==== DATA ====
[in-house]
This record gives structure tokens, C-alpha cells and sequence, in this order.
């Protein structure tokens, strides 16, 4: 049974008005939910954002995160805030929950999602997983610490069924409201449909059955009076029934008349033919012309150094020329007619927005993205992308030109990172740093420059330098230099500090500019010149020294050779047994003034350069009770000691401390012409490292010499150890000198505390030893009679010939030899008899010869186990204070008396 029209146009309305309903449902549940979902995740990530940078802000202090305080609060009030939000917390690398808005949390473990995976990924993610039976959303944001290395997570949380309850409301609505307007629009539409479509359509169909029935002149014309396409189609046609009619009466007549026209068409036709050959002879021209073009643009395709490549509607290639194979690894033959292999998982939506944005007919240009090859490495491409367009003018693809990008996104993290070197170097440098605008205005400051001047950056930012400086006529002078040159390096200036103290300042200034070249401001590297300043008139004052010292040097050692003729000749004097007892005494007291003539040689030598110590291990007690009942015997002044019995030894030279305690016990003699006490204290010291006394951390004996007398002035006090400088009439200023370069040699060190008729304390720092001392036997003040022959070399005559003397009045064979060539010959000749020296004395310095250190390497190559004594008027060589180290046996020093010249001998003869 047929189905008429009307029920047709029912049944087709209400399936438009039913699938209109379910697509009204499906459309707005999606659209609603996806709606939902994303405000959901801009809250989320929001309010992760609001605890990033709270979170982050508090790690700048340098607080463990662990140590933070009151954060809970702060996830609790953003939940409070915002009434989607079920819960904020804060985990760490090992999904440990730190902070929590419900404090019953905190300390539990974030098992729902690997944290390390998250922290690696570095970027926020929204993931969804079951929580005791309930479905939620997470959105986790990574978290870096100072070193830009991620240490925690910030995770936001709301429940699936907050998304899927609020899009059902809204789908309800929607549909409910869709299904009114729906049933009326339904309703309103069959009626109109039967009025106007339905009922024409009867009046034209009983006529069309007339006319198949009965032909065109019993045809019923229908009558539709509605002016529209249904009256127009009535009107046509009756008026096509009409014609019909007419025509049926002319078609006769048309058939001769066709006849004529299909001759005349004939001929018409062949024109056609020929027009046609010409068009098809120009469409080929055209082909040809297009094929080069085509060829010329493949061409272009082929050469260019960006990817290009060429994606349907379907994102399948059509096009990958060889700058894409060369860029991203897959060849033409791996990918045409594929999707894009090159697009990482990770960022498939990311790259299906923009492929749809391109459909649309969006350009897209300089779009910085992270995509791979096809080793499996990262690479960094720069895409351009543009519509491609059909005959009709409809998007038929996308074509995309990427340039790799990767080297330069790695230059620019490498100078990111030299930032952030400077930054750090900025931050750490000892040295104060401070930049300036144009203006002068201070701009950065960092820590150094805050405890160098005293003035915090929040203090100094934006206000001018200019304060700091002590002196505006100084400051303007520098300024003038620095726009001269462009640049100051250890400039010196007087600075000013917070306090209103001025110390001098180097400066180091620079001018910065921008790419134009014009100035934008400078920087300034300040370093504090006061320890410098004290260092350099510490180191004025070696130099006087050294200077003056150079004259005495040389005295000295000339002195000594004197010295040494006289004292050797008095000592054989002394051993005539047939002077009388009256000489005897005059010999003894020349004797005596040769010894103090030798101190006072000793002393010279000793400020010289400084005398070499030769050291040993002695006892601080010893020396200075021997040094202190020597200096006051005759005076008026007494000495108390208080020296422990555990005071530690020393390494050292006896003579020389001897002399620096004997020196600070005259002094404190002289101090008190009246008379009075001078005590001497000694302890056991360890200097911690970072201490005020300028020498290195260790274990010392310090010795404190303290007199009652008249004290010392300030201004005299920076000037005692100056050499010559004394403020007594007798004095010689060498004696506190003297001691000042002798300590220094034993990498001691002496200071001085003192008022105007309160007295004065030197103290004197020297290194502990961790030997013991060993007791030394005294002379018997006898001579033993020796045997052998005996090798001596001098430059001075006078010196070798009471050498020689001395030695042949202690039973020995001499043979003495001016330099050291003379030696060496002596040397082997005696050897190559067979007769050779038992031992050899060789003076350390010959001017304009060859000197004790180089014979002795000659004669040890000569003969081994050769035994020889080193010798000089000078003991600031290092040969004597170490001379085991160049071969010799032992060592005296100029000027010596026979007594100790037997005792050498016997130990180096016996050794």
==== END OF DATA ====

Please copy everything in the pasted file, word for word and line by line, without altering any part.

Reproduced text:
[in-house]
This record gives structure tokens, C-alpha cells and sequence, in this order.
């Protein structure tokens, strides 16, 4: 049974008005939910954002995160805030929950999602997983610490069924409201449909059955009076029934008349033919012309150094020329007619927005993205992308030109990172740093420059330098230099500090500019010149020294050779047994003034350069009770000691401390012409490292010499150890000198505390030893009679010939030899008899010869186990204070008396 029209146009309305309903449902549940979902995740990530940078802000202090305080609060009030939000917390690398808005949390473990995976990924993610039976959303944001290395997570949380309850409301609505307007629009539409479509359509169909029935002149014309396409189609046609009619009466007549026209068409036709050959002879021209073009643009395709490549509607290639194979690894033959292999998982939506944005007919240009090859490495491409367009003018693809990008996104993290070197170097440098605008205005400051001047950056930012400086006529002078040159390096200036103290300042200034070249401001590297300043008139004052010292040097050692003729000749004097007892005494007291003539040689030598110590291990007690009942015997002044019995030894030279305690016990003699006490204290010291006394951390004996007398002035006090400088009439200023370069040699060190008729304390720092001392036997003040022959070399005559003397009045064979060539010959000749020296004395310095250190390497190559004594008027060589180290046996020093010249001998003869 047929189905008429009307029920047709029912049944087709209400399936438009039913699938209109379910697509009204499906459309707005999606659209609603996806709606939902994303405000959901801009809250989320929001309010992760609001605890990033709270979170982050508090790690700048340098607080463990662990140590933070009151954060809970702060996830609790953003939940409070915002009434989607079920819960904020804060985990760490090992999904440990730190902070929590419900404090019953905190300390539990974030098992729902690997944290390390998250922290690696570095970027926020929204993931969804079951929580005791309930479905939620997470959105986790990574978290870096100072070193830009991620240490925690910030995770936001709301429940699936907050998304899927609020899009059902809204789908309800929607549909409910869709299904009114729906049933009326339904309703309103069959009626109109039967009025106007339905009922024409009867009046034209009983006529069309007339006319198949009965032909065109019993045809019923229908009558539709509605002016529209249904009256127009009535009107046509009756008026096509009409014609019909007419025509049926002319078609006769048309058939001769066709006849004529299909001759005349004939001929018409062949024109056609020929027009046609010409068009098809120009469409080929055209082909040809297009094929080069085509060829010329493949061409272009082929050469260019960006990817290009060429994606349907379907994102399948059509096009990958060889700058894409060369860029991203897959060849033409791996990918045409594929999707894009090159697009990482990770960022498939990311790259299906923009492929749809391109459909649309969006350009897209300089779009910085992270995509791979096809080793499996990262690479960094720069895409351009543009519509491609059909005959009709409809998007038929996308074509995309990427340039790799990767080297330069790695230059620019490498100078990111030299930032952030400077930054750090900025931050750490000892040295104060401070930049300036144009203006002068201070701009950065960092820590150094805050405890160098005293003035915090929040203090100094934006206000001018200019304060700091002590002196505006100084400051303007520098300024003038620095726009001269462009640049100051250890400039010196007087600075000013917070306090209103001025110390001098180097400066180091620079001018910065921008790419134009014009100035934008400078920087300034300040370093504090006061320890410098004290260092350099510490180191004025070696130099006087050294200077003056150079004259005495040389005295000295000339002195000594004197010295040494006289004292050797008095000592054989002394051993005539047939002077009388009256000489005897005059010999003894020349004797005596040769010894103090030798101190006072000793002393010279000793400020010289400084005398070499030769050291040993002695006892601080010893020396200075021997040094202190020597200096006051005759005076008026007494000495108390208080020296422990555990005071530690020393390494050292006896003579020389001897002399620096004997020196600070005259002094404190002289101090008190009246008379009075001078005590001497000694302890056991360890200097911690970072201490005020300028020498290195260790274990010392310090010795404190303290007199009652008249004290010392300030201004005299920076000037005692100056050499010559004394403020007594007798004095010689060498004696506190003297001691000042002798300590220094034993990498001691002496200071001085003192008022105007309160007295004065030197103290004197020297290194502990961790030997013991060993007791030394005294002379018997006898001579033993020796045997052998005996090798001596001098430059001075006078010196070798009471050498020689001395030695042949202690039973020995001499043979003495001016330099050291003379030696060496002596040397082997005696050897190559067979007769050779038992031992050899060789003076350390010959001017304009060859000197004790180089014979002795000659004669040890000569003969081994050769035994020889080193010798000089000078003991600031290092040969004597170490001379085991160049071969010799032992060592005296100029000027010596026979007594100790037997005792050498016997130990180096016996050794």